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How to Encourage Attendance at Work

Addressing Unscheduled Absences

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Attendance is critical in many customer facing jobs. Poor attendance saps employee morale, costs employers overtime expenses, and reduces employee engagement. Poor attendance takes supervisory time and attention and often results in disciplinary action. You can manage employee attendance to reduce attendance problems. Here's how to manage and encourage attendance. Use these steps to encourage employee attendance at work.

Steps to Encourage Employee Attendance

First, you must have a way to track the time people take off from work so that the integrity of your Paid Time Off (PTO) policy, your sick leave policy, and / or your paid vacation policy is ensured. This also ensures that the time off rules are the same for everyone which is important for the sense of workplace fairness and justice.

This is especially important to manage unscheduled absences for which many workplaces have trouble with work coverage. Encouraging employee attendance is important for any customer facing work station. Attendance is also critical when one employee's work is dependent on the work of the prior employee in jobs such as manufacturing or assembling products.

Teachers, customer support specialists, technical support providers, health care professionals, and other employees are examples of employees who have work stations that must be staffed.

Second, and probably most importantly, you need to manage absenteeism and encourage employee attendance. This means that the employee needs to call in directly to the supervisor who is trained to manage absenteeism. This starts with the personal call and the supervisor telling the employee that he or she will be missed and describing the impact of their absence on the workplace.

Each absence ends with the supervisor personally welcoming the employee back to work, encouraging employee attendance in the future, and once again, emphasizing the impact of the employee's absence on the workplace and their coworkers.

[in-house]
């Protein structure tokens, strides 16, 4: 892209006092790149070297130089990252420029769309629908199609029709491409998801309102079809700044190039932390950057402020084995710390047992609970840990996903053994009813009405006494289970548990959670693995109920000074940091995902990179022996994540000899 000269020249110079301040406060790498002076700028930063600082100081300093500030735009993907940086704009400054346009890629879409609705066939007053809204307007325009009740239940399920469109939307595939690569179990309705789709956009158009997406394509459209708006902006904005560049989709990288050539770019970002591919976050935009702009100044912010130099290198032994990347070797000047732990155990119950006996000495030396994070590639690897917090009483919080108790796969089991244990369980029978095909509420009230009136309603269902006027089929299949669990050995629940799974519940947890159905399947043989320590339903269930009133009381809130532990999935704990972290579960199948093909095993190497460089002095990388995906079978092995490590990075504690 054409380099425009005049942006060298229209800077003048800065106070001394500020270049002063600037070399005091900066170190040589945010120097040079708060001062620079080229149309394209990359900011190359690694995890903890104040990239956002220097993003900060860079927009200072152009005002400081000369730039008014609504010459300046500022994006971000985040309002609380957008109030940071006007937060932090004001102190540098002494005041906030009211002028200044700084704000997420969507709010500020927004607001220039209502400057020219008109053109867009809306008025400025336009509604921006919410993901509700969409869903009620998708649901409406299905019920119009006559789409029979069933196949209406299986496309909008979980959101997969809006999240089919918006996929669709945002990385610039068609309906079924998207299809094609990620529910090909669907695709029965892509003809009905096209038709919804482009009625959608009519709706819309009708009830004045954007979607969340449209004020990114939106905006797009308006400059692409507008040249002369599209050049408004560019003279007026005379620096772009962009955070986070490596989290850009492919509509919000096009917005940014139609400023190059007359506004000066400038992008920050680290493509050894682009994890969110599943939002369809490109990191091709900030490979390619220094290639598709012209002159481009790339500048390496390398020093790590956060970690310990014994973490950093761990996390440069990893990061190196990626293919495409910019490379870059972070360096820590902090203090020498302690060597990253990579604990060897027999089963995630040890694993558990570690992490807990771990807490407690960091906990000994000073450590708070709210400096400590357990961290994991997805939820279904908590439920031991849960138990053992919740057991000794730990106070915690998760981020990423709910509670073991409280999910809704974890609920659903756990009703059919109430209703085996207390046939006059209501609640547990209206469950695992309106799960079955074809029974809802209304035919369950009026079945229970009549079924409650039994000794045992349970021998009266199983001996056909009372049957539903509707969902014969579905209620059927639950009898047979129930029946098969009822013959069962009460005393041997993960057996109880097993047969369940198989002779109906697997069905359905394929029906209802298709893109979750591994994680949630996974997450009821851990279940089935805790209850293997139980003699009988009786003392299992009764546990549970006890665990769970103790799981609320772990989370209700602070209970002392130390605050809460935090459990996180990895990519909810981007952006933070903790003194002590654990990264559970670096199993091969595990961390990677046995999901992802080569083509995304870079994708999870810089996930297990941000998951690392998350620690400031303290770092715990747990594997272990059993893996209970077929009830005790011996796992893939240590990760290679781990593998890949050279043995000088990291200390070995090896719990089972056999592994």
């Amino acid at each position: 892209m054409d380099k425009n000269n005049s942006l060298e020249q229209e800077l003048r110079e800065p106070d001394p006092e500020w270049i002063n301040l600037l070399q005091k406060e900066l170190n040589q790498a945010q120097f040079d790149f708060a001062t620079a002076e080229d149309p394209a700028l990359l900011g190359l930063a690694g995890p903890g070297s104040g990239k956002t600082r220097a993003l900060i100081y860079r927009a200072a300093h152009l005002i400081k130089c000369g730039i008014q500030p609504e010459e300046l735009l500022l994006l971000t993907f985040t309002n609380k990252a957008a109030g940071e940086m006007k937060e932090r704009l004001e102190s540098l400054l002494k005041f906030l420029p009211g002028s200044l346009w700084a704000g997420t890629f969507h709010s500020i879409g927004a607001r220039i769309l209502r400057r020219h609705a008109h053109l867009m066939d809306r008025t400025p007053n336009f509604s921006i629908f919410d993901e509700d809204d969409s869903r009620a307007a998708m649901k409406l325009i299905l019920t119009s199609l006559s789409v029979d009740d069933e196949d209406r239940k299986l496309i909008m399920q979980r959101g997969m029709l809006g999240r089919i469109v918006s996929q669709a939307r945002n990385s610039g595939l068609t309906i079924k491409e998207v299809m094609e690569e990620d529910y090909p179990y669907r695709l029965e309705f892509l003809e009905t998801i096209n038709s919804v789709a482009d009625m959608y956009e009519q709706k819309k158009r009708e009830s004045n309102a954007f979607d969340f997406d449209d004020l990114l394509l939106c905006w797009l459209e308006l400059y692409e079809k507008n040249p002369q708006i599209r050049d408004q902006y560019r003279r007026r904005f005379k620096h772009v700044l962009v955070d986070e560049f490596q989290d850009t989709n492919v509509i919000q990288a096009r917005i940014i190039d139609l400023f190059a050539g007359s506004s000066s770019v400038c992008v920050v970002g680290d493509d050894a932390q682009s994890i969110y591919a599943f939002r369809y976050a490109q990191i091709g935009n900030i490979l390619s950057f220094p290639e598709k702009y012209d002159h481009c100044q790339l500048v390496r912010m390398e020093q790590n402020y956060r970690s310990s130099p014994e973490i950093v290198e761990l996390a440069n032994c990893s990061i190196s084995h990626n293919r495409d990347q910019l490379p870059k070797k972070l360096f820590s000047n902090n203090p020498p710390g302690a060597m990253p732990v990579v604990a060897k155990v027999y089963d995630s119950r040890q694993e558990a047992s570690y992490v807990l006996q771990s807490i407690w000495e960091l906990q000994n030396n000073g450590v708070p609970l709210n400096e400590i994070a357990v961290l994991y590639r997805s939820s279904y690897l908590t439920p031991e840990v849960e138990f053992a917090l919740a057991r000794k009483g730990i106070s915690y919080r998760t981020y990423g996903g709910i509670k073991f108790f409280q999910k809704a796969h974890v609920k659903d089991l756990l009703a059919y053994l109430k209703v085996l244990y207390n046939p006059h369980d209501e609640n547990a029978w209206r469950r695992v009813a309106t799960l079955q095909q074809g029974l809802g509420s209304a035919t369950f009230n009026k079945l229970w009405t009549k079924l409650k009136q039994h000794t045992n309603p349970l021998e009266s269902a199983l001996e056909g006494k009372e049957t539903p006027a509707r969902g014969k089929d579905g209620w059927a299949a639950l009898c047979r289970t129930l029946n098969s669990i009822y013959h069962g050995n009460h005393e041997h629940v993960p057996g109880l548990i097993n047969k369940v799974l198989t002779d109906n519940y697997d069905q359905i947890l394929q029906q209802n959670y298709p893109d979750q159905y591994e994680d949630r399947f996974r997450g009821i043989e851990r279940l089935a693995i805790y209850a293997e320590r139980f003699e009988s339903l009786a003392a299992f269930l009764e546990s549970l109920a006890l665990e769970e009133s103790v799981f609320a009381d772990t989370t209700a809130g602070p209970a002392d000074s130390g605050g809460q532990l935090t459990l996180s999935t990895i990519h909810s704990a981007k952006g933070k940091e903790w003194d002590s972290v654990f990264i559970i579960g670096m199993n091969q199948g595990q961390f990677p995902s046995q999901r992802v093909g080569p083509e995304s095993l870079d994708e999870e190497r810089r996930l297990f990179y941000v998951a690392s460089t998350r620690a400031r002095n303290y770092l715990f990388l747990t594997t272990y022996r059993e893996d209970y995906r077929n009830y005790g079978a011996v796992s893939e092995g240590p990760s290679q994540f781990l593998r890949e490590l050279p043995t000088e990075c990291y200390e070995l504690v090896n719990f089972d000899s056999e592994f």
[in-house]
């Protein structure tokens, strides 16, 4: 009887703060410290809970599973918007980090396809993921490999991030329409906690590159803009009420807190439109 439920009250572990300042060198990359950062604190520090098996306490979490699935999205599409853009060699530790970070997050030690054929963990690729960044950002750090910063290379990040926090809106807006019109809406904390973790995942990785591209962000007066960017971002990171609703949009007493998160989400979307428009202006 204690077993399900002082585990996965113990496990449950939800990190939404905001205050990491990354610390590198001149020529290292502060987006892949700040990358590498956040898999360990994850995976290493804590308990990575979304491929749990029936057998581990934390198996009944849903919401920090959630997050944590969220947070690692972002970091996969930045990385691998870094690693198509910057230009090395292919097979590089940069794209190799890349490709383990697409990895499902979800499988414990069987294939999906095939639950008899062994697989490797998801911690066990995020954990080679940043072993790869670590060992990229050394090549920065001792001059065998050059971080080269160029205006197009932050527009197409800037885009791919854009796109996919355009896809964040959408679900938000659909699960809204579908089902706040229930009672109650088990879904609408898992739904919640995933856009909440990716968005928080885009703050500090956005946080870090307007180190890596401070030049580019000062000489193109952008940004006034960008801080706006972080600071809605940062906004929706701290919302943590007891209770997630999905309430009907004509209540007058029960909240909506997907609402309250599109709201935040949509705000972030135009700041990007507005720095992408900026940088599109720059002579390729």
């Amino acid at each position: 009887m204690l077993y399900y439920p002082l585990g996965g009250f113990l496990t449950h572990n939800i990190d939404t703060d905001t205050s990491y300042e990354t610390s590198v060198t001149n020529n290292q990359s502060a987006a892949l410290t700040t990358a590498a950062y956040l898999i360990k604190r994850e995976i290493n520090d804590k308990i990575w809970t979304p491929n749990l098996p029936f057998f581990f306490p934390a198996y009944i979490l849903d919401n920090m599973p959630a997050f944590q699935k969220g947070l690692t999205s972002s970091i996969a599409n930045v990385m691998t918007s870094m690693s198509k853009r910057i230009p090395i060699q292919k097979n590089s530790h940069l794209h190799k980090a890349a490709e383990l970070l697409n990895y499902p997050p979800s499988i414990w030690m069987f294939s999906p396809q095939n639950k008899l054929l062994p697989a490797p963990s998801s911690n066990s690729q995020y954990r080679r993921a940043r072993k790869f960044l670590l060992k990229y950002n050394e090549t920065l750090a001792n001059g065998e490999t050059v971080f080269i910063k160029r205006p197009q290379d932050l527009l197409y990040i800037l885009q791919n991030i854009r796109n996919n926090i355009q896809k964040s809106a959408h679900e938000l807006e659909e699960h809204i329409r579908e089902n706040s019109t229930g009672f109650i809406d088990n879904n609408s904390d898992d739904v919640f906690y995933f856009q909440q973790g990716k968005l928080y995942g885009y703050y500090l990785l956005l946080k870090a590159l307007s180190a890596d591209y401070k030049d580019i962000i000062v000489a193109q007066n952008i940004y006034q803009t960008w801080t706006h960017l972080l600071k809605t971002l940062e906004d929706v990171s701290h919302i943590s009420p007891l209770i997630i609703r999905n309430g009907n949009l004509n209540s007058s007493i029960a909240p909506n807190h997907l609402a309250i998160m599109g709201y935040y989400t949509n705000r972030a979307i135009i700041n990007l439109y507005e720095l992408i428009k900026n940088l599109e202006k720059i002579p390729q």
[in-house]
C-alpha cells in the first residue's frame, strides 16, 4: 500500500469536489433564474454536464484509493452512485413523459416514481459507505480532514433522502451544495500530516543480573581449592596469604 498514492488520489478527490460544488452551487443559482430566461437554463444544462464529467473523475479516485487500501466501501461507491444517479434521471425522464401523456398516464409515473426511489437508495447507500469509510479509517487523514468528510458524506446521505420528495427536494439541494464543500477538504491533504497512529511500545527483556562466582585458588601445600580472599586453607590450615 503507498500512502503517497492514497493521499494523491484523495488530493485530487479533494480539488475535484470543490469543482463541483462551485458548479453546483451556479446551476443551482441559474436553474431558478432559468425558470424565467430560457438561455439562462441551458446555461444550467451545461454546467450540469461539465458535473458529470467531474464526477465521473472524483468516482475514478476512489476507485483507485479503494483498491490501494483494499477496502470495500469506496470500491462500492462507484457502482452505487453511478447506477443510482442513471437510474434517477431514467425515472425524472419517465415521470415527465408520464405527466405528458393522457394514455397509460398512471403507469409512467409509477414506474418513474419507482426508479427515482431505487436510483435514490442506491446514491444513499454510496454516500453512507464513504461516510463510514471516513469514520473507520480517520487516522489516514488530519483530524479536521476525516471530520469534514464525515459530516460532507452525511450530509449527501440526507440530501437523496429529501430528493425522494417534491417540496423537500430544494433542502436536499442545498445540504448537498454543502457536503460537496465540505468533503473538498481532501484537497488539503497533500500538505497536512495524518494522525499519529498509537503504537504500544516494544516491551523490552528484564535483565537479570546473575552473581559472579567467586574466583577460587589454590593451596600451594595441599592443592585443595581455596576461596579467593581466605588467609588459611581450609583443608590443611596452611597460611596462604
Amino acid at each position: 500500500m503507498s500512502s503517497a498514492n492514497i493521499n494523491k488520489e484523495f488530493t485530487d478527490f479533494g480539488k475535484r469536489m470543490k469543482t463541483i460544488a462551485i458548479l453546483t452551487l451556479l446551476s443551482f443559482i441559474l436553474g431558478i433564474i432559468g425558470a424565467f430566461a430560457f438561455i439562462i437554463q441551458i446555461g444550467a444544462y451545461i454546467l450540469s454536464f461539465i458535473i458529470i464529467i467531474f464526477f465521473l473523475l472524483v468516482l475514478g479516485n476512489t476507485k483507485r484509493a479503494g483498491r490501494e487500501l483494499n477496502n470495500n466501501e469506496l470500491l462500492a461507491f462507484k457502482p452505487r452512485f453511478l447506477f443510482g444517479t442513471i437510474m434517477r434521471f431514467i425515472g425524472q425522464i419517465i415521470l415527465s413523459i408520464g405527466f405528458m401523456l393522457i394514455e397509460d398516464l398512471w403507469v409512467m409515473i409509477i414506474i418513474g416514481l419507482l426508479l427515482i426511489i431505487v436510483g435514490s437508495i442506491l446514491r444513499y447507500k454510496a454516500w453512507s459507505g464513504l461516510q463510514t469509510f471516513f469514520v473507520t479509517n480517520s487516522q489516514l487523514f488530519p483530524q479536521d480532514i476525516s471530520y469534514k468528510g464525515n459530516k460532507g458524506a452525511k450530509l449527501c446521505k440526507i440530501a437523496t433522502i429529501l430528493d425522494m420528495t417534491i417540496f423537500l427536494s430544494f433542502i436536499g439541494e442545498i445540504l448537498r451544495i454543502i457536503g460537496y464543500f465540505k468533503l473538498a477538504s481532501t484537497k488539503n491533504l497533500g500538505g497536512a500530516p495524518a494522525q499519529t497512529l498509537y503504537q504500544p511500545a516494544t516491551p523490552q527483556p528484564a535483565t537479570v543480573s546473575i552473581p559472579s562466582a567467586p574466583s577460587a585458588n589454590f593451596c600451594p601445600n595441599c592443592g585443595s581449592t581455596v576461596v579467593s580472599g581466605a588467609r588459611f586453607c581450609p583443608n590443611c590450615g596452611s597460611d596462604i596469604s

Third, if possible, allow flexibility with schedules in your workplace so that an employee with an early doctor's appointment or a sick child, as examples, can work later or come earlier to make up the time. Women, unfortunately, according to U.S. Department of Labor figures, experience more attendance problems related to family matters. Especially single moms, with no safety net of family or a partner, struggle with attendance, in my experience.

So, this workplace flexibility might also include the ability to share jobs, schedule flexible days or hours, and work from home, or telecommute, under guidelines. I'm not a huge fan of compensatory or comp time because I believe it encourages a clock-watching attitude that is not in keeping with the accomplishment of the whole job and goals that I look for in an exempt or salaried employee. But, exempt jobs are the jobs that will most frequently allow flexibility.

Fourth, rewards and recognition for positive employee attendance can make a difference. While you don't want people feeling as if they must be paid extra for doing their job, you do want them to know that you appreciate and respect their positive attendance. In some cases, especially with non-exempt employees, and to reduce unscheduled absences, you may want to build actual monetary rewards into your employee attendance policy.

Finally, as with any employment responsibility, an employee must experience consequences if the employee is failing in his or her work attendance. To whom is this the most important? To all of the employees who have good attendance, work hard, and find their personal morale and motivation affected by people who have poor attendance. Progressive discipline is critical, starting with coaching and feedback, and performing the steps in attendance management listed above.

You can more effectively manage attendance if you follow these steps to reduce absenteeism.

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